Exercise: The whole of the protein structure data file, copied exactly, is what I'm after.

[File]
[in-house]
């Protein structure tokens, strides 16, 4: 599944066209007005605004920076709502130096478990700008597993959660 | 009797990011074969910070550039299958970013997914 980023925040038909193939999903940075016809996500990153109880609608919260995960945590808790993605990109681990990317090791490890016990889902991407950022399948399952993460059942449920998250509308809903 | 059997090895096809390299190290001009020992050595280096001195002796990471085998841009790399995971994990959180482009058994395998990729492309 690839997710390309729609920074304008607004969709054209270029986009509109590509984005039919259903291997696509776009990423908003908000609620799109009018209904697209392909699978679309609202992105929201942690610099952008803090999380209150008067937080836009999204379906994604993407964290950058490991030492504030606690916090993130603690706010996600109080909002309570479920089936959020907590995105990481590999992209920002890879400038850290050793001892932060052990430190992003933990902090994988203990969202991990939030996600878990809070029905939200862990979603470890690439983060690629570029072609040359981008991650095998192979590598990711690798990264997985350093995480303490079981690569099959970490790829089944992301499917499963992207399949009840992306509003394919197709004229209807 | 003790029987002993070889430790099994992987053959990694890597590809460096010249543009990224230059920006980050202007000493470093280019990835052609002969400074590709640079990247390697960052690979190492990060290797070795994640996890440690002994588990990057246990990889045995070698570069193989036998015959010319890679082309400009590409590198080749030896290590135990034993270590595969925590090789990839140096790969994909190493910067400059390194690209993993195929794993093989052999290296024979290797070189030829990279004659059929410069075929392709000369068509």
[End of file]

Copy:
[in-house]
């Protein structure tokens, strides 16, 4: 599944066209007005605004920076709502130096478990700008597993959660 | 009797990011074969910070550039299958970013997914 980023925040038909193939999903940075016809996500990153109880609608919260995960945590808790993605990109681990990317090791490890016990889902991407950022399948399952993460059942449920998250509308809903 | 059997090895096809390299190290001009020992050595280096001195002796990471085998841009790399995971994990959180482009058994395998990729492309 690839997710390309729609920074304008607004969709054209270029986009509109590509984005039919259903291997696509776009990423908003908000609620799109009018209904697209392909699978679309609202992105929201942690610099952008803090999380209150008067937080836009999204379906994604993407964290950058490991030492504030606690916090993130603690706010996600109080909002309570479920089936959020907590995105990481590999992209920002890879400038850290050793001892932060052990430190992003933990902090994988203990969202991990939030996600878990809070029905939200862990979603470890690439983060690629570029072609040359981008991650095998192979590598990711690798990264997985350093995480303490079981690569099959970490790829089944992301499917499963992207399949009840992306509003394919197709004229209807 | 003790029987002993070889430790099994992987053959990694890597590809460096010249543009990224230059920006980050202007000493470093280019990835052609002969400074590709640079990247390697960052690979190492990060290797070795994640996890440690002994588990990057246990990889045995070698570069193989036998015959010319890679082309400009590409590198080749030896290590135990034993270590595969925590090789990839140096790969994909190493910067400059390194690209993993195929794993093989052999290296024979290797070189030829990279004659059929410069075929392709000369068509």